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Health seeking behavior of lung cancer patients receiving treatment at a tertiary cancer institute: a study from North India

Vijay Kumar Barwal; Salig Ram Mazta; Anita Thakur; Rajeev Kumar Seam; Manish Gupta.

Abstract
Background: The morbidity and mortality of lung cancer is directly related to its stage at diagnosis. Only 15% of lung cancers are detected at a stage amenable to curative resection and the overall five-year survival rate is merely 16%. Early diagnosis of lung cancer results in lower stages, less intensive treatment and improved survival as well as it is less costly.

Objectives: The aim was to track treatment seeking behavior of lung cancer patients and to study the socio-demographic profile of these patients and their relationship with treatment seeking behavior.

Materials and Methods: All the newly registered lung cancer patients >18 years who came for treatment at our institute during the study period ie from 1st September 2011 through April 2012. Data was analyzed using descriptive and inferential statistics.

Results: Out of 91 patients included in the study, 73 (80.2 %) were males and 18 (19.8 %) were females. The mean age of the study population was 59.24 ± 10.53 years and the median age was 60 years. Commonest presenting symptoms were cough (72.5 %), dyspnoea (63.7%) and pain chest (61.5%). The mean duration of symptoms was 3.5 months. We found that 42.9% patients reported within one week of appearance of first symptoms, 19.7% between one week and one month and 37.4% after one month. As the age of patients increased the odds of seeking treatment before one month, decreased. On the other hand as the socio-economic status improved, the odds of seeking treatment earlier also decreased. A significant difference was found in married patients, who sought treatment earlier than those who were single/divorced or widowed (p=0.02). 50% patients thought it was a minor cough and cold which would get cured by itself or by minor treatment. 48% said that there was a delay in diagnosis and referral.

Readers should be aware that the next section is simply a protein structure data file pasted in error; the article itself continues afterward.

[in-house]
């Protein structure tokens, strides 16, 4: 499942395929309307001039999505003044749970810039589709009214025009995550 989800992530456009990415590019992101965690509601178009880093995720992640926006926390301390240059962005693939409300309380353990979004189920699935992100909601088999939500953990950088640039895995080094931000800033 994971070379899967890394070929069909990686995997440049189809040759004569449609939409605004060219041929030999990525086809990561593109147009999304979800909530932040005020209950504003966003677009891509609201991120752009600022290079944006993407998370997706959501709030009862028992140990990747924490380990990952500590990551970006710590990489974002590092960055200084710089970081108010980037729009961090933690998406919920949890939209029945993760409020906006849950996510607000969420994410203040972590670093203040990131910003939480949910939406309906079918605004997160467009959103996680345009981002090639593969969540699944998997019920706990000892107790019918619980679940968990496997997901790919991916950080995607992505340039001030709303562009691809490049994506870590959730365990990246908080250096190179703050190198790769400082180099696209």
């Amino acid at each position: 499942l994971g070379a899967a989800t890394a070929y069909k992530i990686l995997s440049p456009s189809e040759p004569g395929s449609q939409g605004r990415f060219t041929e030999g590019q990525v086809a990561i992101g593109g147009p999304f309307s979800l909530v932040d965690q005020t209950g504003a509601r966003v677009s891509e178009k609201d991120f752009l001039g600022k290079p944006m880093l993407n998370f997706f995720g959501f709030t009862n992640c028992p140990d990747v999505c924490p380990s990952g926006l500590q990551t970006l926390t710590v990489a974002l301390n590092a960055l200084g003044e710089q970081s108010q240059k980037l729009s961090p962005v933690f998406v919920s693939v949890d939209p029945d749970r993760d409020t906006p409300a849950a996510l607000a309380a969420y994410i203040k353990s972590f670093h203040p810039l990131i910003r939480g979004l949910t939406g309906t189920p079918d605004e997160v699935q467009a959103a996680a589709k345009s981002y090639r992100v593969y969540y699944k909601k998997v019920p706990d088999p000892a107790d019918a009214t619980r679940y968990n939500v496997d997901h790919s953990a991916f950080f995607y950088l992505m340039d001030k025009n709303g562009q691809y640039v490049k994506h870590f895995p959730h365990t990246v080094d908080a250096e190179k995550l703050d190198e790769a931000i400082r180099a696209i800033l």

Conclusion: The findings indicate an urgent need for public health awareness that targets increasing awareness and recognizing symptoms suggestive of lung cancer. Further strengthening of health facilities with the provision of infrastructure with recent diagnostic modalities and manpower is needed which may help to decrease the delay in diagnosis and hence early referral.

Key words: Treatment seeking behavior;Lung cancer symptoms



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